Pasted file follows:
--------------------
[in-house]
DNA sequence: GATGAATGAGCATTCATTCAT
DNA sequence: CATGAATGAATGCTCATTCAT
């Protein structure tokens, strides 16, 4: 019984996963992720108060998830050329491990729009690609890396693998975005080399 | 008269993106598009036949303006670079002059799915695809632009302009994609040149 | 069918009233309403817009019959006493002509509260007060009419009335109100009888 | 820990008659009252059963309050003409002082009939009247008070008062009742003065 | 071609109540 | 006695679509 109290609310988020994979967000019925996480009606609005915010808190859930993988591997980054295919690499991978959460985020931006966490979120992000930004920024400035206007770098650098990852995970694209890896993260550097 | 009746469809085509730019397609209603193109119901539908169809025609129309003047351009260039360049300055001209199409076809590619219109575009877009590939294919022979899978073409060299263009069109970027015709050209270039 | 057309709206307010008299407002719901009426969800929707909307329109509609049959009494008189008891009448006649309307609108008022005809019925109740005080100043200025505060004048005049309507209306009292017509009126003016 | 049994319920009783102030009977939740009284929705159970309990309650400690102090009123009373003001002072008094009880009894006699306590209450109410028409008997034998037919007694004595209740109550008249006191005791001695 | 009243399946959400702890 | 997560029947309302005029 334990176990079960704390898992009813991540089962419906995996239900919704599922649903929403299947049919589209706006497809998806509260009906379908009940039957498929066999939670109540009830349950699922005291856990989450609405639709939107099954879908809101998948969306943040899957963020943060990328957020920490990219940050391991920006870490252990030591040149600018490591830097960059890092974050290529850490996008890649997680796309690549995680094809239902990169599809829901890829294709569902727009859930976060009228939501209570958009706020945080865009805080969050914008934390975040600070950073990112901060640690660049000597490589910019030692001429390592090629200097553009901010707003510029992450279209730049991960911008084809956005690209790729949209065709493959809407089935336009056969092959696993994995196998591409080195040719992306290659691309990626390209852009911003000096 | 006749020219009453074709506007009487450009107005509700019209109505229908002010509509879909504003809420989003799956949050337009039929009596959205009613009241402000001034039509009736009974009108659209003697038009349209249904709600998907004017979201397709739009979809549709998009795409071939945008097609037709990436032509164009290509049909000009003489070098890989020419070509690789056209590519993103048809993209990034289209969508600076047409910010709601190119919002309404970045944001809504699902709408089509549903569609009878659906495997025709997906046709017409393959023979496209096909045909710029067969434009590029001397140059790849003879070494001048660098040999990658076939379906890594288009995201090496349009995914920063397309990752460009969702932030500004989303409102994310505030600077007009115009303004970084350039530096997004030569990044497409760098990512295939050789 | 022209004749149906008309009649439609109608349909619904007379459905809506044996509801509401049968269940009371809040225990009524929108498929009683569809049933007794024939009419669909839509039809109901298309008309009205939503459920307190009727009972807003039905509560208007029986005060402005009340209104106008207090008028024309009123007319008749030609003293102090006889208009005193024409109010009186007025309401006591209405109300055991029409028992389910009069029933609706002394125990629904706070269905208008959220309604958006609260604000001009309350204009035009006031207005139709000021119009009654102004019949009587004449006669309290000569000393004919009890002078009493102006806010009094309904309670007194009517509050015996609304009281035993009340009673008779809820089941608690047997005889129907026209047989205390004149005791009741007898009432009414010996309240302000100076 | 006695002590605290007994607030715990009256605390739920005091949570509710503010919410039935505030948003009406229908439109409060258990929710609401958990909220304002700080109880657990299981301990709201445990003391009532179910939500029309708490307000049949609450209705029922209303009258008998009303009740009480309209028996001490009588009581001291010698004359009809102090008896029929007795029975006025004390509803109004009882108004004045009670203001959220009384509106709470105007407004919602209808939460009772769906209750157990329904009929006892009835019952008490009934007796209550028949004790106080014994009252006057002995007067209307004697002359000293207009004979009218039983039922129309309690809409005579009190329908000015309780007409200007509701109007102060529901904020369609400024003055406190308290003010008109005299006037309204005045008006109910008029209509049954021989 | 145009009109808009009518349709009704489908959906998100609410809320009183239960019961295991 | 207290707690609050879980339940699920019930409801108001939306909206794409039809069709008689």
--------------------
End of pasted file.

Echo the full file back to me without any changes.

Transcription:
[in-house]
DNA sequence: GATGAATGAGCATTCATTCAT
DNA sequence: CATGAATGAATGCTCATTCAT
């Protein structure tokens, strides 16, 4: 019984996963992720108060998830050329491990729009690609890396693998975005080399 | 008269993106598009036949303006670079002059799915695809632009302009994609040149 | 069918009233309403817009019959006493002509509260007060009419009335109100009888 | 820990008659009252059963309050003409002082009939009247008070008062009742003065 | 071609109540 | 006695679509 109290609310988020994979967000019925996480009606609005915010808190859930993988591997980054295919690499991978959460985020931006966490979120992000930004920024400035206007770098650098990852995970694209890896993260550097 | 009746469809085509730019397609209603193109119901539908169809025609129309003047351009260039360049300055001209199409076809590619219109575009877009590939294919022979899978073409060299263009069109970027015709050209270039 | 057309709206307010008299407002719901009426969800929707909307329109509609049959009494008189008891009448006649309307609108008022005809019925109740005080100043200025505060004048005049309507209306009292017509009126003016 | 049994319920009783102030009977939740009284929705159970309990309650400690102090009123009373003001002072008094009880009894006699306590209450109410028409008997034998037919007694004595209740109550008249006191005791001695 | 009243399946959400702890 | 997560029947309302005029 334990176990079960704390898992009813991540089962419906995996239900919704599922649903929403299947049919589209706006497809998806509260009906379908009940039957498929066999939670109540009830349950699922005291856990989450609405639709939107099954879908809101998948969306943040899957963020943060990328957020920490990219940050391991920006870490252990030591040149600018490591830097960059890092974050290529850490996008890649997680796309690549995680094809239902990169599809829901890829294709569902727009859930976060009228939501209570958009706020945080865009805080969050914008934390975040600070950073990112901060640690660049000597490589910019030692001429390592090629200097553009901010707003510029992450279209730049991960911008084809956005690209790729949209065709493959809407089935336009056969092959696993994995196998591409080195040719992306290659691309990626390209852009911003000096 | 006749020219009453074709506007009487450009107005509700019209109505229908002010509509879909504003809420989003799956949050337009039929009596959205009613009241402000001034039509009736009974009108659209003697038009349209249904709600998907004017979201397709739009979809549709998009795409071939945008097609037709990436032509164009290509049909000009003489070098890989020419070509690789056209590519993103048809993209990034289209969508600076047409910010709601190119919002309404970045944001809504699902709408089509549903569609009878659906495997025709997906046709017409393959023979496209096909045909710029067969434009590029001397140059790849003879070494001048660098040999990658076939379906890594288009995201090496349009995914920063397309990752460009969702932030500004989303409102994310505030600077007009115009303004970084350039530096997004030569990044497409760098990512295939050789 | 022209004749149906008309009649439609109608349909619904007379459905809506044996509801509401049968269940009371809040225990009524929108498929009683569809049933007794024939009419669909839509039809109901298309008309009205939503459920307190009727009972807003039905509560208007029986005060402005009340209104106008207090008028024309009123007319008749030609003293102090006889208009005193024409109010009186007025309401006591209405109300055991029409028992389910009069029933609706002394125990629904706070269905208008959220309604958006609260604000001009309350204009035009006031207005139709000021119009009654102004019949009587004449006669309290000569000393004919009890002078009493102006806010009094309904309670007194009517509050015996609304009281035993009340009673008779809820089941608690047997005889129907026209047989205390004149005791009741007898009432009414010996309240302000100076 | 006695002590605290007994607030715990009256605390739920005091949570509710503010919410039935505030948003009406229908439109409060258990929710609401958990909220304002700080109880657990299981301990709201445990003391009532179910939500029309708490307000049949609450209705029922209303009258008998009303009740009480309209028996001490009588009581001291010698004359009809102090008896029929007795029975006025004390509803109004009882108004004045009670203001959220009384509106709470105007407004919602209808939460009772769906209750157990329904009929006892009835019952008490009934007796209550028949004790106080014994009252006057002995007067209307004697002359000293207009004979009218039983039922129309309690809409005579009190329908000015309780007409200007509701109007102060529901904020369609400024003055406190308290003010008109005299006037309204005045008006109910008029209509049954021989 | 145009009109808009009518349709009704489908959906998100609410809320009183239960019961295991 | 207290707690609050879980339940699920019930409801108001939306909206794409039809069709008689």